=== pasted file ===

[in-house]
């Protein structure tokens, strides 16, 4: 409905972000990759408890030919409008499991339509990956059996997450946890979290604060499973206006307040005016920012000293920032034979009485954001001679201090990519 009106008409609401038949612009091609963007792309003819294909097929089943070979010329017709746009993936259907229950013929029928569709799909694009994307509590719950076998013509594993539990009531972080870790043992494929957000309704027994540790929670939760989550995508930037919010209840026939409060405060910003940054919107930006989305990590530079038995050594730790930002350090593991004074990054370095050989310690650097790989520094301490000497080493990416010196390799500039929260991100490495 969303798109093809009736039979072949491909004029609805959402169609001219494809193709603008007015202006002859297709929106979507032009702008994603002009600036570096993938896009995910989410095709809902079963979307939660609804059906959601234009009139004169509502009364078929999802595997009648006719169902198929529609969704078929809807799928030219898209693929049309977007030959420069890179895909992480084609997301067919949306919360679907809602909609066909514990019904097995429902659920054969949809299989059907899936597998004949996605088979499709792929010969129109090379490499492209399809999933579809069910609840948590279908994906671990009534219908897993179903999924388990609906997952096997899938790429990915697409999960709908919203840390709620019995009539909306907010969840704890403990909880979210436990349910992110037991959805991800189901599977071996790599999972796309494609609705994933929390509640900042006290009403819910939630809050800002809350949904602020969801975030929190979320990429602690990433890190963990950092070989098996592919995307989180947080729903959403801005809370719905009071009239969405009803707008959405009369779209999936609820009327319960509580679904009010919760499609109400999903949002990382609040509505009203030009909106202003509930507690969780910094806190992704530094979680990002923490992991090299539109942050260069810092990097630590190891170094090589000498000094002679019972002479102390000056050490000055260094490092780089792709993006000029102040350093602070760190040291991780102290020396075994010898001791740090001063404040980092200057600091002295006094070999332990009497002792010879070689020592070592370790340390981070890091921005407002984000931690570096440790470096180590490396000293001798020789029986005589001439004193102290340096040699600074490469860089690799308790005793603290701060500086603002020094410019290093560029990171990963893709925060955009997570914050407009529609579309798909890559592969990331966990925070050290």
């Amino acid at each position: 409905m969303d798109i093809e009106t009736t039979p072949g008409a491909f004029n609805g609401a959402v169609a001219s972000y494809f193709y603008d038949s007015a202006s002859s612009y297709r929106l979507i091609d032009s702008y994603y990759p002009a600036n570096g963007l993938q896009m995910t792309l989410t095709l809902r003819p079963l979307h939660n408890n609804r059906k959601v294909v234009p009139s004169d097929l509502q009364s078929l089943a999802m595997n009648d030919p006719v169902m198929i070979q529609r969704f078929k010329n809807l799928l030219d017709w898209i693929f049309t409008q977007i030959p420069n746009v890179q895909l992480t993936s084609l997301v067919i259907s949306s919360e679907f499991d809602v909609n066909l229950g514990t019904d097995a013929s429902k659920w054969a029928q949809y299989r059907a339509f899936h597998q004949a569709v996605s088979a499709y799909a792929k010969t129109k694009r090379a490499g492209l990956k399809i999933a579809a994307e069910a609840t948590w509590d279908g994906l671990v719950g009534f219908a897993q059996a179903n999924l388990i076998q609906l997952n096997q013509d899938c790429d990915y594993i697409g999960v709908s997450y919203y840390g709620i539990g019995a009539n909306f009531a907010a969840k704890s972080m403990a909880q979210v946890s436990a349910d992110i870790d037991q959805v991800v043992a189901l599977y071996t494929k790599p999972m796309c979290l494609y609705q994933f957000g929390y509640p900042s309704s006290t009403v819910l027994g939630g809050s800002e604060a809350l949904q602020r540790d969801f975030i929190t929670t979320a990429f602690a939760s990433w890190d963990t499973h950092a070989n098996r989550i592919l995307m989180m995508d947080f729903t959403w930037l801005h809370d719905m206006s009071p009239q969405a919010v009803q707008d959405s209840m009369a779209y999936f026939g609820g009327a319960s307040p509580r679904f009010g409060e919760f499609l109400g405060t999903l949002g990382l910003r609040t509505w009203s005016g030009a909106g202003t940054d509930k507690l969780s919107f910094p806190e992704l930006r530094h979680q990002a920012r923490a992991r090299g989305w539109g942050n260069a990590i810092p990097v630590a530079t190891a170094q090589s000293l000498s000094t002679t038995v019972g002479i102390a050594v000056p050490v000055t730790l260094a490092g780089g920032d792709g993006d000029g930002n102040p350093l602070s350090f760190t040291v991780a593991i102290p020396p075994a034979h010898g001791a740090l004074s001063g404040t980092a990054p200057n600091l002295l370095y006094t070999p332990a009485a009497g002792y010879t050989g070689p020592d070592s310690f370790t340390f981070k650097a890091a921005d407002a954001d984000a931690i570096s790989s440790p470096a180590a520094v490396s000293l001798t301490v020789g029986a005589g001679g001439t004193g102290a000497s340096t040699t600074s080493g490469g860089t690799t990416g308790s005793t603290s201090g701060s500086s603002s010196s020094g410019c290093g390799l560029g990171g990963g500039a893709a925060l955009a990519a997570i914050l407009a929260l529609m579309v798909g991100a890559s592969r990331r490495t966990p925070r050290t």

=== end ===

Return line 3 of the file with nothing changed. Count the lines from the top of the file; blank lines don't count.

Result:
């Amino acid at each position: 409905m969303d798109i093809e009106t009736t039979p072949g008409a491909f004029n609805g609401a959402v169609a001219s972000y494809f193709y603008d038949s007015a202006s002859s612009y297709r929106l979507i091609d032009s702008y994603y990759p002009a600036n570096g963007l993938q896009m995910t792309l989410t095709l809902r003819p079963l979307h939660n408890n609804r059906k959601v294909v234009p009139s004169d097929l509502q009364s078929l089943a999802m595997n009648d030919p006719v169902m198929i070979q529609r969704f078929k010329n809807l799928l030219d017709w898209i693929f049309t409008q977007i030959p420069n746009v890179q895909l992480t993936s084609l997301v067919i259907s949306s919360e679907f499991d809602v909609n066909l229950g514990t019904d097995a013929s429902k659920w054969a029928q949809y299989r059907a339509f899936h597998q004949a569709v996605s088979a499709y799909a792929k010969t129109k694009r090379a490499g492209l990956k399809i999933a579809a994307e069910a609840t948590w509590d279908g994906l671990v719950g009534f219908a897993q059996a179903n999924l388990i076998q609906l997952n096997q013509d899938c790429d990915y594993i697409g999960v709908s997450y919203y840390g709620i539990g019995a009539n909306f009531a907010a969840k704890s972080m403990a909880q979210v946890s436990a349910d992110i870790d037991q959805v991800v043992a189901l599977y071996t494929k790599p999972m796309c979290l494609y609705q994933f957000g929390y509640p900042s309704s006290t009403v819910l027994g939630g809050s800002e604060a809350l949904q602020r540790d969801f975030i929190t929670t979320a990429f602690a939760s990433w890190d963990t499973h950092a070989n098996r989550i592919l995307m989180m995508d947080f729903t959403w930037l801005h809370d719905m206006s009071p009239q969405a919010v009803q707008d959405s209840m009369a779209y999936f026939g609820g009327a319960s307040p509580r679904f009010g409060e919760f499609l109400g405060t999903l949002g990382l910003r609040t509505w009203s005016g030009a909106g202003t940054d509930k507690l969780s919107f910094p806190e992704l930006r530094h979680q990002a920012r923490a992991r090299g989305w539109g942050n260069a990590i810092p990097v630590a530079t190891a170094q090589s000293l000498s000094t002679t038995v019972g002479i102390a050594v000056p050490v000055t730790l260094a490092g780089g920032d792709g993006d000029g930002n102040p350093l602070s350090f760190t040291v991780a593991i102290p020396p075994a034979h010898g001791a740090l004074s001063g404040t980092a990054p200057n600091l002295l370095y006094t070999p332990a009485a009497g002792y010879t050989g070689p020592d070592s310690f370790t340390f981070k650097a890091a921005d407002a954001d984000a931690i570096s790989s440790p470096a180590a520094v490396s000293l001798t301490v020789g029986a005589g001679g001439t004193g102290a000497s340096t040699t600074s080493g490469g860089t690799t990416g308790s005793t603290s201090g701060s500086s603002s010196s020094g410019c290093g390799l560029g990171g990963g500039a893709a925060l955009a990519a997570i914050l407009a929260l529609m579309v798909g991100a890559s592969r990331r490495t966990p925070r050290t």